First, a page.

The Small Business Finance System Is Collapsing
There are fewer than 5,000 banks in the United States, down from 14,000 in the 1990s. When Silicon Valley bank collapsed, people became aware of the limit of federal deposit insurance — $250,000 per account – and moved even more of their money from small banks to banks that were perceived as too big to fail. Deposits at the 25 largest lenders rose $67 billion in the week of the collapse, while deposits shrank by a record $120 billion everywhere else. The outflows stabilized shortly, but the bottom line is this:
It was already hard to be a small bank. It just got harder.
Further consolidation of the banking system poses a danger to the United States economy. Right now, the country is experiencing an unexpected boom in business formation. But the next phase of that initial boom – growth – will require capital. I doubt the shrinking U.S. banking system is in a position to deliver it.
Some 60% of loans to small businesses are made by banks within 10 miles of the borrower and about 75% of loans are made by banks within 25 miles of the borrower, according to a Goldman Sachs research note. Economists at the investment bank are worried about whether small businesses will be able to access credit through larger banks. Small businesses in rural states, which have fewer big-bank branches, will be left even further afield.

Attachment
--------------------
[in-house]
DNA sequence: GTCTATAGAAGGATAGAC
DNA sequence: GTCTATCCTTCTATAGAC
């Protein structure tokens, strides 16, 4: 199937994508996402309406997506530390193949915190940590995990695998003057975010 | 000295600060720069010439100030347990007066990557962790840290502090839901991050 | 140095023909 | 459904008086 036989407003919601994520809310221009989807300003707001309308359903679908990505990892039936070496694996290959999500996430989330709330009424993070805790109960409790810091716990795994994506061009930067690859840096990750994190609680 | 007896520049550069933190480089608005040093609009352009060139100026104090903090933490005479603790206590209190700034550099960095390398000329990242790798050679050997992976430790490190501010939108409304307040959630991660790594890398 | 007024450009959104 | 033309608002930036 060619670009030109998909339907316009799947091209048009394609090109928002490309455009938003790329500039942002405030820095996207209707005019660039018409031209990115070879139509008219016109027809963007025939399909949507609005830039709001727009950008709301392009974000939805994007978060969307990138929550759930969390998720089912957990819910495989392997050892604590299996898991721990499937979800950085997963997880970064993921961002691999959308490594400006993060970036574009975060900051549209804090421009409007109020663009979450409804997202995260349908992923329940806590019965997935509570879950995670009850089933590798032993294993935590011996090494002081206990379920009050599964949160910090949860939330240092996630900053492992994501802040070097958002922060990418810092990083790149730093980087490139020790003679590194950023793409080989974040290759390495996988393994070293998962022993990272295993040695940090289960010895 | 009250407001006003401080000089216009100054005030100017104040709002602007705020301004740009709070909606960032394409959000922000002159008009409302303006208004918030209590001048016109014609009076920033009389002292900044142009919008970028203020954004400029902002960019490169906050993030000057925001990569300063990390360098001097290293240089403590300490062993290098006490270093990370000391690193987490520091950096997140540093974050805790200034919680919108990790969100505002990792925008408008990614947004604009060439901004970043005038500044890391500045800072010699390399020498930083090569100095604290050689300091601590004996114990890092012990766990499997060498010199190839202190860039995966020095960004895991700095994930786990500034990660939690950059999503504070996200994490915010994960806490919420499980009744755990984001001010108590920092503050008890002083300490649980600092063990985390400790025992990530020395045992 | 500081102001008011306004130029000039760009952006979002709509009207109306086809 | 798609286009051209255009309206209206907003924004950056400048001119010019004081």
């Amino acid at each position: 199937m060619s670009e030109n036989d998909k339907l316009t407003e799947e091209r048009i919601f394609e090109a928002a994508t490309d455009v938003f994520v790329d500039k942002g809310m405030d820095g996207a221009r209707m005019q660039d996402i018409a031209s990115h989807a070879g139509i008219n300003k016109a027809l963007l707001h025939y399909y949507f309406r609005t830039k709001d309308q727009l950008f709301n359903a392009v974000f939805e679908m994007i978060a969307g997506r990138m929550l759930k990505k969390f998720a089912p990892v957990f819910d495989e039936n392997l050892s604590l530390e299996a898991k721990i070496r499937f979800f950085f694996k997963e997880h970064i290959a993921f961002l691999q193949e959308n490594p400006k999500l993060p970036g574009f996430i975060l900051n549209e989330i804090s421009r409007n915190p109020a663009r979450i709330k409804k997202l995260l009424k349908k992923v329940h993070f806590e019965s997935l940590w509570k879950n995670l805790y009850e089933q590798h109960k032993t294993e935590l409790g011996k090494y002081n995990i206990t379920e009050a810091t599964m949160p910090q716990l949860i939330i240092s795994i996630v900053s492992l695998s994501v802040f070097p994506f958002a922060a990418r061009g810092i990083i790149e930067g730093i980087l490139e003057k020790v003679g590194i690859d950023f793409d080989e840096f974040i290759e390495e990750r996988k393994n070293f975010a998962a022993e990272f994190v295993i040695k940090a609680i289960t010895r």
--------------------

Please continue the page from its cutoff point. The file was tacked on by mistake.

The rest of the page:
But the availability of credit is not the only concern. When Seth Levine and I were writing The New Builders, it was clear that the common thread in many successful small business stories was a caring community banker.
In building startups, intention and emotional support matter. If you start a local bank, chances are it’s because you want businesses in your community to succeed: this community, these businesses, these people. Peter Drucker famously said, “Culture eats strategy for lunch.” Geography, culture and intention don’t show up on spreadsheets, but they matter most of all.